Black like me is a very interesting read. You almost start the novel off on the wrong foot, questioning if he is really serious about his endeavor. The process he goes through is almost surreal, as I found myself really wondering what type of benefit he would recieve from doing all this. He dyes his skin and shaves his head in an attempt to be accepted into the black culture of the south. He seems to wobble during his balancing act of playing a black man in the beginning, but begins to achieve a sameness or feeling of comfortability with many individuals of the African American race.
You don't go into this book expecting sunshines and rainbows, and if you do you are headed for a disasterous awakening. The book was almost meant to shock you to a point of no return. This is an account of real life, and certain actions that are said an done to Griffin cannot be taken back. Yes...this is happening at a time where discrimination was more prevalent and in your face and yes this is happening in the South, but it still existed and it was Griffin's chance to tell the story. His story will be cemented in time, and will be viewable to all of those who pass it or give it a second glance.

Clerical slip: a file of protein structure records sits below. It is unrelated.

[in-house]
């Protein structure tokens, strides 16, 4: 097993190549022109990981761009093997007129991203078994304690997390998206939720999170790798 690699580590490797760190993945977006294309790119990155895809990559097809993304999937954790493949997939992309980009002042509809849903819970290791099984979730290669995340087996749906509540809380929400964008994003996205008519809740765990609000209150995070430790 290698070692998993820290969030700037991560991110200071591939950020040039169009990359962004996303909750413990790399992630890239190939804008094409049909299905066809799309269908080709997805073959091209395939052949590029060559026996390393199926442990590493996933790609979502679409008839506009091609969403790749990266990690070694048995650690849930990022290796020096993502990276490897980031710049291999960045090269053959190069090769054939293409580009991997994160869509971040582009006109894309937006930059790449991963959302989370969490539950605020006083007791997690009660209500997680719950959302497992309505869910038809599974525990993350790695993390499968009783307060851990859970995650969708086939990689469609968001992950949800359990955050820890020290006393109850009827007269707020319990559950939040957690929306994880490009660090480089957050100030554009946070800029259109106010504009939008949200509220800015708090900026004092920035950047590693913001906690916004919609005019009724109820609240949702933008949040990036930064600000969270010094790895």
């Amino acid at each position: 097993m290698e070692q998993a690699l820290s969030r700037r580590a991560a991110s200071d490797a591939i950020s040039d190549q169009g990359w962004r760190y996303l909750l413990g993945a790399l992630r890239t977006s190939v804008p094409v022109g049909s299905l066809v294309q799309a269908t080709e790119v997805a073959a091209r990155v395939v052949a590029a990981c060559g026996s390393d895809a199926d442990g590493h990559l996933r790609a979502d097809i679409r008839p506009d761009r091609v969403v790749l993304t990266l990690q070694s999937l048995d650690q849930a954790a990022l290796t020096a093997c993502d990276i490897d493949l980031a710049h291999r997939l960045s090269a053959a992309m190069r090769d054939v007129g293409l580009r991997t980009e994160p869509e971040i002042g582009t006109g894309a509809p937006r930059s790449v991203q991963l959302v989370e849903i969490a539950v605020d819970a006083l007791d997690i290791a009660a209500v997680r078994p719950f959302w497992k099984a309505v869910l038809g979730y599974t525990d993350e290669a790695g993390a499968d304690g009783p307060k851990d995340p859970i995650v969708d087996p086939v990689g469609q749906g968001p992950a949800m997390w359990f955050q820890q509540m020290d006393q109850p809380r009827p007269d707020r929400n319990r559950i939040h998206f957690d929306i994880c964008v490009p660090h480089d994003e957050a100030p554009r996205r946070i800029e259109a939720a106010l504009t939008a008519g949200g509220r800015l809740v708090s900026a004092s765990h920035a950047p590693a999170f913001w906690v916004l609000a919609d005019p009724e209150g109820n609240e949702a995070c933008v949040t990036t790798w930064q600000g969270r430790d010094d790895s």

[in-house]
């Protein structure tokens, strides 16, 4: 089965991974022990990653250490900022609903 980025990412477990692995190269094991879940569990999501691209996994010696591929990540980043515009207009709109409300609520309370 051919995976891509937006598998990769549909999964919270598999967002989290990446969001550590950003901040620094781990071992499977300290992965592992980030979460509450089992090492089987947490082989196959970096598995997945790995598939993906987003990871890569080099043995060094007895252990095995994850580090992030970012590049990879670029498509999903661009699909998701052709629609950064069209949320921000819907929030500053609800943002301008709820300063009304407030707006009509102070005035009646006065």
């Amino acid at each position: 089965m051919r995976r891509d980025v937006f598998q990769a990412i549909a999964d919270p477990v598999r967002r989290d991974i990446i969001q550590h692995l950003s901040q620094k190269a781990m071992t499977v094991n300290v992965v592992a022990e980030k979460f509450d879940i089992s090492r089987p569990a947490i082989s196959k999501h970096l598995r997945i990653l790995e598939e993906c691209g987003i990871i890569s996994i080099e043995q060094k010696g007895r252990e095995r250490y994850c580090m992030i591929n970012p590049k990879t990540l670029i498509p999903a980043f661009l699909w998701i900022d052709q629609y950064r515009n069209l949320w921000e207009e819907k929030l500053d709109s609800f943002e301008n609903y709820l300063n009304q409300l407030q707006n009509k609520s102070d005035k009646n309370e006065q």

While the visuals are there, it is sometimes hard to imagine the hate that he experiences in his travels. We can all say that we know what discrimination looks like, but to feel it is a different matter. Reading about someone getting the death glare is less painful than getting the death glare itself, but Griffin translated his feelings in the best way that he could. This makes the book hard to relate to at times, because you cannot really empathize to the extent that he may have wanted you to, but you can get the general idea.
The main point of the book was in fact to point out discrimination, but I feel like the parallel idea to the story is the idea of identity. He has an identity crisis at multiple times throughout the book, questioning who he is and where he fits into this society. He is a wolf in sheeps clothing and can't find a way to undress. Trying to be on both teams does not work to his advantage and puts him in a group all of his own. This tug-of-war between who he sees and who he is ultimately leads him to stop his experiment and change back to what he feels is who he really is.
I had always wanted to read this book, but had never gotten a chance to. In school it was offered to me, but I ended up with The Color Purple instead. Now that I have read it, I am glad that I did. This story is one that needed to be told, and it is one experiment that you don't get too see replicated often. Griffin got a chance to take on the South as its enemy, and survived. He knows what it is like to shed his skin and become a new person, and I think he was bettered for it. I could say lots more about the book, but it would take far too long. I would just recommend that people read it, so that they can have their own take on this interesting read.